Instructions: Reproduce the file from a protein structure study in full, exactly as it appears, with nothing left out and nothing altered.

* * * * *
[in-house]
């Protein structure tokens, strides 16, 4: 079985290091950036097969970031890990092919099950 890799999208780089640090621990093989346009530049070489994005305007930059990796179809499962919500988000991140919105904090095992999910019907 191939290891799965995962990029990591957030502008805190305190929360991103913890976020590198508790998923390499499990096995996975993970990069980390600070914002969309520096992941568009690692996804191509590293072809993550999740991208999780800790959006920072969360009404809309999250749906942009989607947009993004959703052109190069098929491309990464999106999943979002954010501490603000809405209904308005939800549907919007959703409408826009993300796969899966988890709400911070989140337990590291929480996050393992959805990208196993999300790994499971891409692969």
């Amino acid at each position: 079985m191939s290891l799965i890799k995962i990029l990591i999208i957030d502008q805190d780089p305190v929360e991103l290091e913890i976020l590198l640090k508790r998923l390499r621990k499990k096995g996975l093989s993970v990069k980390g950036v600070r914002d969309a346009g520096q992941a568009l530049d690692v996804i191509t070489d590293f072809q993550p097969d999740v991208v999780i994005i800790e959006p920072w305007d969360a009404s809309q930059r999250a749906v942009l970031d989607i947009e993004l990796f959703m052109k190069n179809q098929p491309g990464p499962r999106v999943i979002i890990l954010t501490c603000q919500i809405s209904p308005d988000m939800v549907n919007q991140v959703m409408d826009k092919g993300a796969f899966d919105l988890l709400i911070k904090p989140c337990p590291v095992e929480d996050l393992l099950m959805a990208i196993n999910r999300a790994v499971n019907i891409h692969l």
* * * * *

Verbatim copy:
[in-house]
């Protein structure tokens, strides 16, 4: 079985290091950036097969970031890990092919099950 890799999208780089640090621990093989346009530049070489994005305007930059990796179809499962919500988000991140919105904090095992999910019907 191939290891799965995962990029990591957030502008805190305190929360991103913890976020590198508790998923390499499990096995996975993970990069980390600070914002969309520096992941568009690692996804191509590293072809993550999740991208999780800790959006920072969360009404809309999250749906942009989607947009993004959703052109190069098929491309990464999106999943979002954010501490603000809405209904308005939800549907919007959703409408826009993300796969899966988890709400911070989140337990590291929480996050393992959805990208196993999300790994499971891409692969």
């Amino acid at each position: 079985m191939s290891l799965i890799k995962i990029l990591i999208i957030d502008q805190d780089p305190v929360e991103l290091e913890i976020l590198l640090k508790r998923l390499r621990k499990k096995g996975l093989s993970v990069k980390g950036v600070r914002d969309a346009g520096q992941a568009l530049d690692v996804i191509t070489d590293f072809q993550p097969d999740v991208v999780i994005i800790e959006p920072w305007d969360a009404s809309q930059r999250a749906v942009l970031d989607i947009e993004l990796f959703m052109k190069n179809q098929p491309g990464p499962r999106v999943i979002i890990l954010t501490c603000q919500i809405s209904p308005d988000m939800v549907n919007q991140v959703m409408d826009k092919g993300a796969f899966d919105l988890l709400i911070k904090p989140c337990p590291v095992e929480d996050l393992l099950m959805a990208i196993n999910r999300a790994v499971n019907i891409h692969l």